At 13:11 UTC, 29-Nov-2020, the largest X-ray flare so far in new Sunspot Cycle 25 peaked at M4.4 (NOAA scale). The flare was not Earth-facing; the active sunspot region hasn’t rotated into Earth view. If it had erupted while the sunspot group faced Earth, it likely would have measured as an X-class flare. As this sunspot region rotates into view, we may see many more flares in the coming days.
Here’s a look at the strongest X-ray flare so far in Cycle 25, and the strongest in three years. The flare measured as an M4.4-class Solar Flare, and it peaked at 13:11 UTC on 29 NOV 2020.
This is exciting! Why? Some scientists are speculating that a rapid start to Cycle 25 will result in one of the most active cycles in recent solar cycle history. Which could mean that we could work the world with a wet noodle, on the 10-Meter band!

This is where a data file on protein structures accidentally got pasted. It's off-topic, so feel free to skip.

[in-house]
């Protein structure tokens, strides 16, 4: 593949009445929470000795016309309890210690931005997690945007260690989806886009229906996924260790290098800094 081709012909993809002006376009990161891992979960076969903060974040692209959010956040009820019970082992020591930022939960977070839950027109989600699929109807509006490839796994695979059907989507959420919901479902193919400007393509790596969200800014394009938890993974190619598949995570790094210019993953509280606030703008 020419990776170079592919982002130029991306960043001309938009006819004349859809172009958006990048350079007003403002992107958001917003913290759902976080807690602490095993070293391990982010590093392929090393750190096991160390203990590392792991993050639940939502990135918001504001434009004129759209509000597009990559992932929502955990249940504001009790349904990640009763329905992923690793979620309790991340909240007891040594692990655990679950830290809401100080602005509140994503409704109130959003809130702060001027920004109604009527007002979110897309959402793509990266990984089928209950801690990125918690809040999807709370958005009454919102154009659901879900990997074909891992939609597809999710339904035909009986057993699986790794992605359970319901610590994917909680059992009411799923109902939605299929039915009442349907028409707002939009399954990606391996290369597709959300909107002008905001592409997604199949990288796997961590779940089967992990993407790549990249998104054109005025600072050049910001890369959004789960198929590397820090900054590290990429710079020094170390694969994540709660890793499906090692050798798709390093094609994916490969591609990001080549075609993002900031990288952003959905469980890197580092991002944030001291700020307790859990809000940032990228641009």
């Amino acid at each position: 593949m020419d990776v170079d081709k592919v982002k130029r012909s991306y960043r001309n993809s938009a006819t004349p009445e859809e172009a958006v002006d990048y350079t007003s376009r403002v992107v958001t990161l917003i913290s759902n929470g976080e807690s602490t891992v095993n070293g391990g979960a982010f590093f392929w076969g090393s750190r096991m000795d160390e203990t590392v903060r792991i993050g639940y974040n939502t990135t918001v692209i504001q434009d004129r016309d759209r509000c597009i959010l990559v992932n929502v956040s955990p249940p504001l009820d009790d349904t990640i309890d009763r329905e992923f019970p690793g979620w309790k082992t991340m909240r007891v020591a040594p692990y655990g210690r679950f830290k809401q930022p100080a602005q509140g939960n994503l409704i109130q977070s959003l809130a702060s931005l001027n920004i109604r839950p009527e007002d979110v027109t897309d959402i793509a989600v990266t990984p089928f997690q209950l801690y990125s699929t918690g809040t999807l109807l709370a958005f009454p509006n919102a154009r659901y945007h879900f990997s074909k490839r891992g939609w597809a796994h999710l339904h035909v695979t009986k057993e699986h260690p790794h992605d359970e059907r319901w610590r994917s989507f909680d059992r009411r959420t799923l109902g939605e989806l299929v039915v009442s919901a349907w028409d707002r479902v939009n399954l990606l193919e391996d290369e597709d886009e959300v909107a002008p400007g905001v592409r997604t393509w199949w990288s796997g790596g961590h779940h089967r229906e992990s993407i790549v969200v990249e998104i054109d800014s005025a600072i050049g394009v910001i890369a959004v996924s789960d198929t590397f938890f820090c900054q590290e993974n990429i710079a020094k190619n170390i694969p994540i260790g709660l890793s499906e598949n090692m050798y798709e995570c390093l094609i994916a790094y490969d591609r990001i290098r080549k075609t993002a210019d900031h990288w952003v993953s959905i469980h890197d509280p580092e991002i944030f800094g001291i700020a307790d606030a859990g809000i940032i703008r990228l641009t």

With a rapid increase in sunspot activity as we ramp up in Sunspot Cycle 25, the solar flux (the 10.7-cm Radio Flux measurement) will be increasing. That means, generally, we will see better HF conditions on the frequencies above 7 MHz on through 30 MHz or higher.
The bad news is that larger flares cause radio blackout events, because the ionospheric D-Layer absorption increases for the duration of an Earth-facing solar X-ray flare. During this M4.4 X-ray flare, we had a level R1 event, causing some shortwave blackout regions.